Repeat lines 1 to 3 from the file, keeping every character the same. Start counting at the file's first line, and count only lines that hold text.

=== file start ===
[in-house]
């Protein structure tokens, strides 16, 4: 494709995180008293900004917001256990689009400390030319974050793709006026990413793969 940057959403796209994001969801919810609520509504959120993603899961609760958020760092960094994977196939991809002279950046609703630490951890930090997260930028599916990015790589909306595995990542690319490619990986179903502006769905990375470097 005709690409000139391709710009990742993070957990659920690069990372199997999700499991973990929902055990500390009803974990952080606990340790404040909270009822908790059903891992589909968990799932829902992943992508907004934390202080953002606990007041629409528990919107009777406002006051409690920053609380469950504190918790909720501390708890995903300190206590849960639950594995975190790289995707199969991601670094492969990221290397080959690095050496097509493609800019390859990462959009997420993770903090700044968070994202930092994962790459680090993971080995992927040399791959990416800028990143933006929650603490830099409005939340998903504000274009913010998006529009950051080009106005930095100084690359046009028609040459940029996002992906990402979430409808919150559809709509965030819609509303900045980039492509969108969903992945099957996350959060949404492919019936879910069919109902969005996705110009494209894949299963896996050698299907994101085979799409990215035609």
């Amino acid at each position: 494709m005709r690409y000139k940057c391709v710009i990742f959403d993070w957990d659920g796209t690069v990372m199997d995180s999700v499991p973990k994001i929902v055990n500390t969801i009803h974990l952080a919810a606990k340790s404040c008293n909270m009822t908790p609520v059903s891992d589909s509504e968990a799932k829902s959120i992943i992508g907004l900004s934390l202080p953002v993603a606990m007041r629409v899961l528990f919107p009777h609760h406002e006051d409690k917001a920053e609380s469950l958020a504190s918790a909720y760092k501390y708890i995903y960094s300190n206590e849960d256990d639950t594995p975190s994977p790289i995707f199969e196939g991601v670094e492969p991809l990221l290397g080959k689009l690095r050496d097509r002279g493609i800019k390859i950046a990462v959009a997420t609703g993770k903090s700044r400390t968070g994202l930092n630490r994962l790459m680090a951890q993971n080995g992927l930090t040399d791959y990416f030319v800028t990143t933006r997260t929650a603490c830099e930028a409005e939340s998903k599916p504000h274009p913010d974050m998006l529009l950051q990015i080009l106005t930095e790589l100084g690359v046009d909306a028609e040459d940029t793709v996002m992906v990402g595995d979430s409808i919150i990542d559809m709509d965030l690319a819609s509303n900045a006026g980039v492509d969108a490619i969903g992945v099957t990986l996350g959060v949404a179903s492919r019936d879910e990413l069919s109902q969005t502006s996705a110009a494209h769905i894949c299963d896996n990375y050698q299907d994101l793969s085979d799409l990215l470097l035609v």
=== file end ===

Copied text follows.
[in-house]
């Protein structure tokens, strides 16, 4: 494709995180008293900004917001256990689009400390030319974050793709006026990413793969 940057959403796209994001969801919810609520509504959120993603899961609760958020760092960094994977196939991809002279950046609703630490951890930090997260930028599916990015790589909306595995990542690319490619990986179903502006769905990375470097 005709690409000139391709710009990742993070957990659920690069990372199997999700499991973990929902055990500390009803974990952080606990340790404040909270009822908790059903891992589909968990799932829902992943992508907004934390202080953002606990007041629409528990919107009777406002006051409690920053609380469950504190918790909720501390708890995903300190206590849960639950594995975190790289995707199969991601670094492969990221290397080959690095050496097509493609800019390859990462959009997420993770903090700044968070994202930092994962790459680090993971080995992927040399791959990416800028990143933006929650603490830099409005939340998903504000274009913010998006529009950051080009106005930095100084690359046009028609040459940029996002992906990402979430409808919150559809709509965030819609509303900045980039492509969108969903992945099957996350959060949404492919019936879910069919109902969005996705110009494209894949299963896996050698299907994101085979799409990215035609």
């Amino acid at each position: 494709m005709r690409y000139k940057c391709v710009i990742f959403d993070w957990d659920g796209t690069v990372m199997d995180s999700v499991p973990k994001i929902v055990n500390t969801i009803h974990l952080a919810a606990k340790s404040c008293n909270m009822t908790p609520v059903s891992d589909s509504e968990a799932k829902s959120i992943i992508g907004l900004s934390l202080p953002v993603a606990m007041r629409v899961l528990f919107p009777h609760h406002e006051d409690k917001a920053e609380s469950l958020a504190s918790a909720y760092k501390y708890i995903y960094s300190n206590e849960d256990d639950t594995p975190s994977p790289i995707f199969e196939g991601v670094e492969p991809l990221l290397g080959k689009l690095r050496d097509r002279g493609i800019k390859i950046a990462v959009a997420t609703g993770k903090s700044r400390t968070g994202l930092n630490r994962l790459m680090a951890q993971n080995g992927l930090t040399d791959y990416f030319v800028t990143t933006r997260t929650a603490c830099e930028a409005e939340s998903k599916p504000h274009p913010d974050m998006l529009l950051q990015i080009l106005t930095e790589l100084g690359v046009d909306a028609e040459d940029t793709v996002m992906v990402g595995d979430s409808i919150i990542d559809m709509d965030l690319a819609s509303n900045a006026g980039v492509d969108a490619i969903g992945v099957t990986l996350g959060v949404a179903s492919r019936d879910e990413l069919s109902q969005t502006s996705a110009a494209h769905i894949c299963d896996n990375y050698q299907d994101l793969s085979d799409l990215l470097l035609v």